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The U.S. Supreme Court Rules That Title VII Protects LGBTQ Workers
On June 15, 2020, the United States Supreme Court ruled that Title VII of the 1964 Civil Rights Act protects gay and transgender employees from discrimination. The Court’s decision was 6-3 and the opinion was authored by Justice Gorsuch, who was joined in the decision by Chief Justice Roberts and Justices Ginsburg, Breyer, Sotomayor, and Kagan.
Title VII of the 1964 Civil Rights Act is the federal law that prohibits discrimination in employment on the bases of race, color, religion, sex, and national origin. At issue before the Court was whether the word “sex” in Title VII protects employees from discrimination on the basis of their sexual orientation or transgender status. Before the Court were appeals of three cases where the employers allegedly fired long-term employees for being homosexual or transgender. First, in Bostock V. Clayton County, Georgia, a county employee was fired for conduct “unbecoming” a county employee after he joined a gay softball league. Second, in Altitude Express, Inc., et al. v. Melissa Zarda and William Allen Moore, Jr., a skydiving company fired an instructor days after he said he was gay. Third, in R.G. & G.R. Harris Funeral Homes, Inc. v. Equal Employment Opportunity Commission, et al., a funeral home fired an employee who presented as a male when she was hired after she informed her employer that she planned to “live and work full-time as a woman.”
The Court ruled that the plain language of the statute – prohibiting discrimination “because of” sex – incorporates discrimination based on sexual orientation or transgender status. The Court stated: “An employer who fires an individual for being homosexual or transgender fires that person for traits or actions it would not have questioned in members of different sex. Sex plays a necessary and undisguisable role in the decision, exactly what Title VII forbids.” For example, if an employer fires a male employee for being attracted to men, but does not fire a female employee for being attracted to men, the employer’s decision is based on sex. The Court explained that “homosexuality and transgender status are inextricably bound up with sex . . . . because to discriminate on these grounds requires an employer to intentionally treat individual employees differently because of their sex.”
Concluding that the plain meaning of the text of the statute is clear, the Court found no need to look to legislative history or other sources to interpret the law. However, the Court rejected the employers’ arguments that prohibiting discrimination on the basis of homosexuality or transgender status was not the intent of Congress at the time the law was passed in 1964: “But to refuse enforcement just because of that, because the parties before us happened to be unpopular at the time of the law’s passage, would not only require us to abandon our role as interpreters of statutes; it would tilt the scales of justice in favor of the strong or popular and neglect the promise that all persons are entitled to the benefit of the law’s terms.”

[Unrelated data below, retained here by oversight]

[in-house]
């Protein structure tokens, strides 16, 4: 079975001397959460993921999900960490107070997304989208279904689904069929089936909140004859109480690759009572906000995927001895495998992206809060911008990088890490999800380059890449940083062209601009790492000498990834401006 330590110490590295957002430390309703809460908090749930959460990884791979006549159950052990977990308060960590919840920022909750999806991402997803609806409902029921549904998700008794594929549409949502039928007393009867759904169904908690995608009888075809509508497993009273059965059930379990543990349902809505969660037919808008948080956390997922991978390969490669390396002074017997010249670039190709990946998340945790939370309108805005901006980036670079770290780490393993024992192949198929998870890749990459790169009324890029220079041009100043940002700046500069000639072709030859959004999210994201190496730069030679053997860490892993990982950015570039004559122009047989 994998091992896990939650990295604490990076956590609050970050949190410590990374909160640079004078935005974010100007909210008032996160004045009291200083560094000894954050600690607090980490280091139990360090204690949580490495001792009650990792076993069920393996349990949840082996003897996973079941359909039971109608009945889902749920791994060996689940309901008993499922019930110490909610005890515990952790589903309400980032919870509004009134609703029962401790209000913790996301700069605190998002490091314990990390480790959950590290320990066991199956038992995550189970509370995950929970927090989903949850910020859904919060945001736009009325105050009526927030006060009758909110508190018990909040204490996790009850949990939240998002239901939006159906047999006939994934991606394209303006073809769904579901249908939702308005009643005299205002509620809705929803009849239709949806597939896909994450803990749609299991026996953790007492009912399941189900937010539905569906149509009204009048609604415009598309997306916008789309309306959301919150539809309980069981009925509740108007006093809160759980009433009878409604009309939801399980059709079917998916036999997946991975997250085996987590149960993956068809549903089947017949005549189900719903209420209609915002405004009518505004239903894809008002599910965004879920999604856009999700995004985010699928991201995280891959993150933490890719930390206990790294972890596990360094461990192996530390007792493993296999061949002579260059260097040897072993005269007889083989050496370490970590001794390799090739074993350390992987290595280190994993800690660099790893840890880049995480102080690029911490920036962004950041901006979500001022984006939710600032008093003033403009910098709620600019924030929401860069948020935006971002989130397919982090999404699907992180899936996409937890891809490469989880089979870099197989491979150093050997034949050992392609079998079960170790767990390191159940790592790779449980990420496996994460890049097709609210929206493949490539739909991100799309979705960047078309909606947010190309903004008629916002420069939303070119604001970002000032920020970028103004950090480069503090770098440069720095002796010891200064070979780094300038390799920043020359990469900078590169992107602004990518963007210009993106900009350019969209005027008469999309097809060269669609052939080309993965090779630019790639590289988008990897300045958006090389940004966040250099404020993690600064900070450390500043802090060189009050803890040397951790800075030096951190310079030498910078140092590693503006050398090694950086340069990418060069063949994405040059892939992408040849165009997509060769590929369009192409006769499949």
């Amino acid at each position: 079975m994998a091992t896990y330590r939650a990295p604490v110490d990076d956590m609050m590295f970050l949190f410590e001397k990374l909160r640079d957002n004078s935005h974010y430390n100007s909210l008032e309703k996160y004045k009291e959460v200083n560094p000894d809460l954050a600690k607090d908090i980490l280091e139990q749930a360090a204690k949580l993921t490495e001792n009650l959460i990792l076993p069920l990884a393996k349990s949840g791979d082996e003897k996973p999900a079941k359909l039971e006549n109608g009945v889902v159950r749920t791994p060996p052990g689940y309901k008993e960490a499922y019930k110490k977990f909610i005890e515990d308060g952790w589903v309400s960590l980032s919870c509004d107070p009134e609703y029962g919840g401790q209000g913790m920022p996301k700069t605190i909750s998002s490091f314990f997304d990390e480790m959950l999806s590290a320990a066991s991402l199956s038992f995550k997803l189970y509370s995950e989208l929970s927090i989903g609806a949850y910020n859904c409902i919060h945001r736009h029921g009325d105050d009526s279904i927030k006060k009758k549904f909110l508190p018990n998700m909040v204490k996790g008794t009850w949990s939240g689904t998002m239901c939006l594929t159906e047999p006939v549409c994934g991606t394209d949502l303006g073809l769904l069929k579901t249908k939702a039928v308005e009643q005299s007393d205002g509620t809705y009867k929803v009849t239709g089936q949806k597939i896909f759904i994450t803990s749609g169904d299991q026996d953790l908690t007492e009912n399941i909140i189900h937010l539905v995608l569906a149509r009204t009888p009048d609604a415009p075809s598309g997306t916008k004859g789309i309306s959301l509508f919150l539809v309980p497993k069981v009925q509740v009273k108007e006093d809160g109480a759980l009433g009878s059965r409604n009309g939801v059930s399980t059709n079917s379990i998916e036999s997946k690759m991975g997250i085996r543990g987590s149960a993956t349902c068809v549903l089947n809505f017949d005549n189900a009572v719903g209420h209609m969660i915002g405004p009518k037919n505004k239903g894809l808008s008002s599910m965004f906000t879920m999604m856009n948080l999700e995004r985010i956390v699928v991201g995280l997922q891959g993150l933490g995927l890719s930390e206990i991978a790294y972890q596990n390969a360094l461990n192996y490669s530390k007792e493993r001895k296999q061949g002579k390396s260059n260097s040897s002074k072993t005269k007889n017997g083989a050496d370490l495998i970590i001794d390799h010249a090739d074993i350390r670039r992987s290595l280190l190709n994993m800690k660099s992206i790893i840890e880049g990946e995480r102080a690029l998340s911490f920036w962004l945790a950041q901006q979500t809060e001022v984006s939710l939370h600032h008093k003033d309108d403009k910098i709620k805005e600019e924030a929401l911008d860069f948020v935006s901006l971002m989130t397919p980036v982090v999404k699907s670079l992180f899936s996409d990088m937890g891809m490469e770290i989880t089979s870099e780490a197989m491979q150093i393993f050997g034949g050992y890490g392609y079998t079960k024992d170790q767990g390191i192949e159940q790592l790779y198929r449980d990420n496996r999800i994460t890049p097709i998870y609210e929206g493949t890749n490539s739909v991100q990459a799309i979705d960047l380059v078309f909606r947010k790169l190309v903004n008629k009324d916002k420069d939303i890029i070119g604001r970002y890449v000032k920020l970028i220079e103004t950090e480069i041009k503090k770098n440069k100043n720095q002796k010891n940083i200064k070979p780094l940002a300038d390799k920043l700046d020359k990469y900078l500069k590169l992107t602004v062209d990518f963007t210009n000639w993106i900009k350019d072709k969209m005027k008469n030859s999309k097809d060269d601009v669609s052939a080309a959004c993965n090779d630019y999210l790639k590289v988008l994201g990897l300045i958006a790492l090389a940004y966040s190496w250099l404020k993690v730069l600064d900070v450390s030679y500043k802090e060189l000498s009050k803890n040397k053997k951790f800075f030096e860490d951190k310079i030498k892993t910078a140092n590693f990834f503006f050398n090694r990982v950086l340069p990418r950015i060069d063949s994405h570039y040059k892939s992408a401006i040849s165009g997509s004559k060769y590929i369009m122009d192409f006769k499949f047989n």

Finally, the Court noted two other issues raised by the employers relating to the impact of this decision but concluded they were not before the Court at this time. First was the balance between religious liberty and Title VII. The Court explained that while in the future employers may be able to raise an argument that free exercise of their religion interferes with their compliance of Title VII, none of the employers before the Court had presented that argument. Second, employers raised concerns that extending Title VII to protect transgender employees will cause societal upheaval with bathrooms, locker rooms, and dress codes. Indeed, this was a large focus of the oral argument on these cases. However, the Court stated that this issue was not before the Court and did not address whether a sex-segregated bathroom would violate Title VII: “Under Title VII, too, we do not purport to address bathrooms, locker rooms, or anything else of the kind. The only question before us is whether an employer who fires someone simply for being homosexual or transgender has discharged or otherwise discriminated against that individual ‘because of such individual’s sex.’ … Whether other policies and practices might or might not qualify as unlawful discrimination or find justifications under other provisions of Title VII are questions for future cases, not these.”
The Court’s decision is a landmark ruling for LGBTQ employees throughout the United States.
Bostock v. Clayton County, Georgia (U.S., June 15, 2020, No. 17-1618) 2020 WL 3146686.
Under California law, the Fair Employment and Housing Act already prohibit discrimination against employees based on sexual orientation, gender identity, and gender expression, including transgender status. Thus, this ruling does not change the legal landscape for California employers, but it will allow homosexual and transgender California employees who believe they were discriminated against by their employers to bring lawsuits under Title VII. In addition, under California law, employers (1) must allow an employee to use the restroom or locker room that corresponds to the employee’s gender identity or expression; (2) are required to refer to employees using the employee’s preferred name, gender, and pronouns, and (3) may not enforce dress codes more harshly against an employee based on their gender identity/expression.